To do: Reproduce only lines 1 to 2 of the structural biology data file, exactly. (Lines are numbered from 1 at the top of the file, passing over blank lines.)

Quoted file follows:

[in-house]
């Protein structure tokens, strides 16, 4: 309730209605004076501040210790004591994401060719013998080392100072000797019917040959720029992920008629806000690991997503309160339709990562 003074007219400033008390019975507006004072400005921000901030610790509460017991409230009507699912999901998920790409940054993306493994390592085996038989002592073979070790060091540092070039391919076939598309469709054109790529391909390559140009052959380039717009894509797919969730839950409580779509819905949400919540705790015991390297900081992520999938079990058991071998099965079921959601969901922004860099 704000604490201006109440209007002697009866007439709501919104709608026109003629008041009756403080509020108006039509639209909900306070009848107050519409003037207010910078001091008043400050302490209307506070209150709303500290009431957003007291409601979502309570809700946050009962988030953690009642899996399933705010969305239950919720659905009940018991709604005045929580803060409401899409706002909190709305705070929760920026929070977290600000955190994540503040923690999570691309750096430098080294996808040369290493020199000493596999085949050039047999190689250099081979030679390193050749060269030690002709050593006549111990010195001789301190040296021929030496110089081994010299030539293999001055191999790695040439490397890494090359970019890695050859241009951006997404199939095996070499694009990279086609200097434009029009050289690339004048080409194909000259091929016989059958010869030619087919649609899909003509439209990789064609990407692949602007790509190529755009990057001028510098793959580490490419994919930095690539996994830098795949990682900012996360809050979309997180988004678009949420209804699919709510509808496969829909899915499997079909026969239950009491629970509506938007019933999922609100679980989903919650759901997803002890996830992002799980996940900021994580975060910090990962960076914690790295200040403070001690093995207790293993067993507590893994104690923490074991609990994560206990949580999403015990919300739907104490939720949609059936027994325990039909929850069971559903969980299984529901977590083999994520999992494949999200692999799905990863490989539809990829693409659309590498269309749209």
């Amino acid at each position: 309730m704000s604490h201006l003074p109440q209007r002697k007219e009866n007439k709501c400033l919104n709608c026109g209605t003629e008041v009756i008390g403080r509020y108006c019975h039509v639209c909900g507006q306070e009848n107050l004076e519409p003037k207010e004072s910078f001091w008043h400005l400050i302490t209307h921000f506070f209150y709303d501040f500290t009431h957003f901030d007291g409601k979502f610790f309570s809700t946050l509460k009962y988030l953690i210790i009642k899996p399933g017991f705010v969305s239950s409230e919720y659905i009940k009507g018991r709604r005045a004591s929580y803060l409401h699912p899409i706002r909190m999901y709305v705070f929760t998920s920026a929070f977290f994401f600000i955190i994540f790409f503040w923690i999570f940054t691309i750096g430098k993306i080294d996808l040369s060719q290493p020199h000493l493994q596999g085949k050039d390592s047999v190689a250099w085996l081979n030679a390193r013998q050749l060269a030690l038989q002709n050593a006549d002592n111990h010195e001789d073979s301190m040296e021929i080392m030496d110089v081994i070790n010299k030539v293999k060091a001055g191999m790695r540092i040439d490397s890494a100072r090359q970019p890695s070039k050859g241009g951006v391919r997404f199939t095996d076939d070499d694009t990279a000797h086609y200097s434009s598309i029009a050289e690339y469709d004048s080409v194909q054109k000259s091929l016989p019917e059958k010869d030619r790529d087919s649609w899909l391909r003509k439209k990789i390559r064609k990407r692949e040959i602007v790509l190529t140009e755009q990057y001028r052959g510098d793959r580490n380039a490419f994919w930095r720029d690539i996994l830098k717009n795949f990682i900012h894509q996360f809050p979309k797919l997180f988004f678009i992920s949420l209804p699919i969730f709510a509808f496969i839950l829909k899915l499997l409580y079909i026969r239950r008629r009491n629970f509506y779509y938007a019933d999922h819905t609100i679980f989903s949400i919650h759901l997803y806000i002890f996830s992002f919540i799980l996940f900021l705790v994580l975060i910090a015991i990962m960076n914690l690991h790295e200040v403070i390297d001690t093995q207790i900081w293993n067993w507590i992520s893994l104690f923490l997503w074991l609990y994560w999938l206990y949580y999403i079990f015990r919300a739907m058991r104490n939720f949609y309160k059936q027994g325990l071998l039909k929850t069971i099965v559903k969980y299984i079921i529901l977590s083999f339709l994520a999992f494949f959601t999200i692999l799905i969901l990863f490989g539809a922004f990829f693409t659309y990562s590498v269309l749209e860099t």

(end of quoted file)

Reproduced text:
[in-house]
């Protein structure tokens, strides 16, 4: 309730209605004076501040210790004591994401060719013998080392100072000797019917040959720029992920008629806000690991997503309160339709990562 003074007219400033008390019975507006004072400005921000901030610790509460017991409230009507699912999901998920790409940054993306493994390592085996038989002592073979070790060091540092070039391919076939598309469709054109790529391909390559140009052959380039717009894509797919969730839950409580779509819905949400919540705790015991390297900081992520999938079990058991071998099965079921959601969901922004860099 704000604490201006109440209007002697009866007439709501919104709608026109003629008041009756403080509020108006039509639209909900306070009848107050519409003037207010910078001091008043400050302490209307506070209150709303500290009431957003007291409601979502309570809700946050009962988030953690009642899996399933705010969305239950919720659905009940018991709604005045929580803060409401899409706002909190709305705070929760920026929070977290600000955190994540503040923690999570691309750096430098080294996808040369290493020199000493596999085949050039047999190689250099081979030679390193050749060269030690002709050593006549111990010195001789301190040296021929030496110089081994010299030539293999001055191999790695040439490397890494090359970019890695050859241009951006997404199939095996070499694009990279086609200097434009029009050289690339004048080409194909000259091929016989059958010869030619087919649609899909003509439209990789064609990407692949602007790509190529755009990057001028510098793959580490490419994919930095690539996994830098795949990682900012996360809050979309997180988004678009949420209804699919709510509808496969829909899915499997079909026969239950009491629970509506938007019933999922609100679980989903919650759901997803002890996830992002799980996940900021994580975060910090990962960076914690790295200040403070001690093995207790293993067993507590893994104690923490074991609990994560206990949580999403015990919300739907104490939720949609059936027994325990039909929850069971559903969980299984529901977590083999994520999992494949999200692999799905990863490989539809990829693409659309590498269309749209």